Political concerns to slow government migration to the cloud, says official

Tuesday, May 31, 2011

Chile's government is keen to move public information toward the cloud, but political and legal concerns regarding sovereignty of information mean that the migration will take some time, Alfredo Barriga, head of the digital development project that falls under the economy ministry, told BNamericas.

"It's not only an issue of efficiency, it's not only an issue of technology, it's not only an issue of cost - it's a an issue of politics," Barriga said, speaking on the sidelines of a seminar on cloud computing organized by Global Crossing (Nasdaq: GLBC) in Santiago.

Barriga said that currently plenty of Chilean government information is stored in data centers. But the government will have to study on a case-by-case basis which data can be released into the cloud and which cannot.

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"No one at the moment has a list that says this can be stored outside the country and this has to stay. We need to look at existing legislation, look at why it's like that," Barriga said.

"I don't think it will take a very long time, but neither is it an automatic process. As cases are studied, precedents will be set, and we will upload more information to the cloud... but you can't generalize and tomorrow issue a decree that allows you to upload anything you want to the cloud," he added.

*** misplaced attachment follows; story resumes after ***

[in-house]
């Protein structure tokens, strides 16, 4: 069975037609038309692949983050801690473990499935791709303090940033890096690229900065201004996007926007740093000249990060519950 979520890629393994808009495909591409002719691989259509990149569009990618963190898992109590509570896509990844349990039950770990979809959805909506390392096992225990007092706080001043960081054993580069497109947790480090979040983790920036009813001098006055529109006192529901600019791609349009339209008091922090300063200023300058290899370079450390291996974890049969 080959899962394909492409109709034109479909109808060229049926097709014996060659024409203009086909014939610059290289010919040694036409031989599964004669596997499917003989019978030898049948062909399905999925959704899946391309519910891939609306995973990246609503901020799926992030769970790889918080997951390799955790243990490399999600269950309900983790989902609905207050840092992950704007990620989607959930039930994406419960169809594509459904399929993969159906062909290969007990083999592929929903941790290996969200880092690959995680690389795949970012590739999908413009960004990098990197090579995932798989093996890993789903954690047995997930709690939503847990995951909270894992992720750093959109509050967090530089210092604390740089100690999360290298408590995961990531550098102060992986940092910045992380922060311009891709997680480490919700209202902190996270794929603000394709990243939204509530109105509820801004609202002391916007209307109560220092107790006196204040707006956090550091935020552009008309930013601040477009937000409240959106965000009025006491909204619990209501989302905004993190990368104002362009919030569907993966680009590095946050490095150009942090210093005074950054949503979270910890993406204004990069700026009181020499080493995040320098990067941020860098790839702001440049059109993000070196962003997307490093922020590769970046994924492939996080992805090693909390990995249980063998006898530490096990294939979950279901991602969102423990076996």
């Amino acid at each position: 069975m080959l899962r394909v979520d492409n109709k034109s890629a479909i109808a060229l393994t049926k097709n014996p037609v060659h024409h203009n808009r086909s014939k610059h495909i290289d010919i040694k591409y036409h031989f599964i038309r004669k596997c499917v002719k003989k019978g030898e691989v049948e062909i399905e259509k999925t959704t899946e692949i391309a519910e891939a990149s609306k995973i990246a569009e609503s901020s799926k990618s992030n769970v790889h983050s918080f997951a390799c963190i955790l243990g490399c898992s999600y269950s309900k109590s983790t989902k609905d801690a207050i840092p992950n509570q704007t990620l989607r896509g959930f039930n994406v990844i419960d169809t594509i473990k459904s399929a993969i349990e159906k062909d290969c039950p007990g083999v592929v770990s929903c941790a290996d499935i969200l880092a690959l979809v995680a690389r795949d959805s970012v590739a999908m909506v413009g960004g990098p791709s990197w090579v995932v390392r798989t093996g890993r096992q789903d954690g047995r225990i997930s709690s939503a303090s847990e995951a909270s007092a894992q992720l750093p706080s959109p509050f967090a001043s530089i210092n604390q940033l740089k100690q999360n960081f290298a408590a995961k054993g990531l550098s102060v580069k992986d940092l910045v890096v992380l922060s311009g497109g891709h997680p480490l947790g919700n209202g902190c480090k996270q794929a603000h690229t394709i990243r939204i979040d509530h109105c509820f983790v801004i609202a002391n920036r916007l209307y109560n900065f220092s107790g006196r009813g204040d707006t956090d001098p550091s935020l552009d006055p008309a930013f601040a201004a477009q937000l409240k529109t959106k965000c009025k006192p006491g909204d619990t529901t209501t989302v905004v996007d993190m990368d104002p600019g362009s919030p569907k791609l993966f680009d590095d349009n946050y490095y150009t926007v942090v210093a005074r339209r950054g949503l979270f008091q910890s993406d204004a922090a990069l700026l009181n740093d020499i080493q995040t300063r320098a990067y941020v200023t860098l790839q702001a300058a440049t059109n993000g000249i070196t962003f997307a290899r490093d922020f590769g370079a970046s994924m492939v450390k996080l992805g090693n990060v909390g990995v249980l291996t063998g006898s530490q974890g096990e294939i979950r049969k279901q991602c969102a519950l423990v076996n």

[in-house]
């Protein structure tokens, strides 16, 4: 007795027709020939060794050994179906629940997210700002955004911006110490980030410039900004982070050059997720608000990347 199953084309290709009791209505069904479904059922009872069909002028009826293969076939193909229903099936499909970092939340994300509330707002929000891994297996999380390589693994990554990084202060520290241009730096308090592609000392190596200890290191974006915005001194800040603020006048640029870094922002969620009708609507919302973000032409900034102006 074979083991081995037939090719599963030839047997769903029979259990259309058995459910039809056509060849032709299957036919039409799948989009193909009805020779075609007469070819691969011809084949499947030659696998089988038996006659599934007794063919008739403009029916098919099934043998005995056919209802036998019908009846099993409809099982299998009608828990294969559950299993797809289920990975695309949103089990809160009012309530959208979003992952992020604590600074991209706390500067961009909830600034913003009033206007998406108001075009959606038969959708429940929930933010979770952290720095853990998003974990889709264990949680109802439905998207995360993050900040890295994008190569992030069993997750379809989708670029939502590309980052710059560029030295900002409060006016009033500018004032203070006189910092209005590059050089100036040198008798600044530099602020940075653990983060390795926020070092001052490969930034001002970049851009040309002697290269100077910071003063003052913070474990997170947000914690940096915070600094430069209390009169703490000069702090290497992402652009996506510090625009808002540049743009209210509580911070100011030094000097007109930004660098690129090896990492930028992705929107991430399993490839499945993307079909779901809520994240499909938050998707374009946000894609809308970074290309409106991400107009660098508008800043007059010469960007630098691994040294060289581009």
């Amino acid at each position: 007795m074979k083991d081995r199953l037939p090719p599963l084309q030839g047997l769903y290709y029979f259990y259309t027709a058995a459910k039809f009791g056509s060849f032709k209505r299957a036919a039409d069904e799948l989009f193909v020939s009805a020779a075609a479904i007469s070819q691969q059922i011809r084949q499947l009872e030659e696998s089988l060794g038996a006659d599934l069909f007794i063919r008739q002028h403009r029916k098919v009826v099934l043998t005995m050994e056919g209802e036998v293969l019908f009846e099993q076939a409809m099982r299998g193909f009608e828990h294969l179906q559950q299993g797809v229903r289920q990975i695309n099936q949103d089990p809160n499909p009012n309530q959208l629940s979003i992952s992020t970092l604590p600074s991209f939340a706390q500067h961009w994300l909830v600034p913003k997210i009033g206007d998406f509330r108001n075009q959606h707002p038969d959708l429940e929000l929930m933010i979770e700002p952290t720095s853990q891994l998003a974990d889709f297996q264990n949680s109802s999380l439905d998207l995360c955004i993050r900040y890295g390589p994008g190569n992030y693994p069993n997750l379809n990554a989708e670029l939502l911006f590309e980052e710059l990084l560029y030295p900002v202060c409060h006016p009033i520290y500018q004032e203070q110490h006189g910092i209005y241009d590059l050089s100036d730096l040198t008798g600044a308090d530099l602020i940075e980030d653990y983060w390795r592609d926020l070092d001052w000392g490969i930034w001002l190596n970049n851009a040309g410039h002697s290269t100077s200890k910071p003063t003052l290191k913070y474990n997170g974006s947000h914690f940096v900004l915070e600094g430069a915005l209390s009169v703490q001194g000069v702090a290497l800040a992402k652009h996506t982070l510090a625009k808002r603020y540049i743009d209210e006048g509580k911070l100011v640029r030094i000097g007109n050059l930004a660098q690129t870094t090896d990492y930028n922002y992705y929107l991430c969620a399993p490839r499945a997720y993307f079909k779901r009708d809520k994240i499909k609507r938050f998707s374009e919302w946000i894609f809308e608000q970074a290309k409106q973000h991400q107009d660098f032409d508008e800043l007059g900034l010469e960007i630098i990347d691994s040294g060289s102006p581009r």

When it comes to moving the government and the country toward the cloud, Barriga said the legislative priority at the moment is introducing a data privacy law.

He underscored that one should never legislate on technology itself, but rather protect the information made available through that technology.

"Today it is called the cloud; who knows what it will be called in 10 years time. If you create a cloud law, you will be tied to the cloud. It's better make a law around concepts, and the concept is data privacy," Barriga said.

The same goes for intellectual property. Legislators are currently drawing up draft bills and consulting the public on the issue, and taking reference from laws in other member countries of the Organization for Economic Cooperation and Development (OECD).

"Intellectual property is an important issue to address. As the knowledge-based society generates new ideas that are of intangible added value, if you do not have the relevant forms of defending it and it can be pirated, its value is destroyed," Barriga said.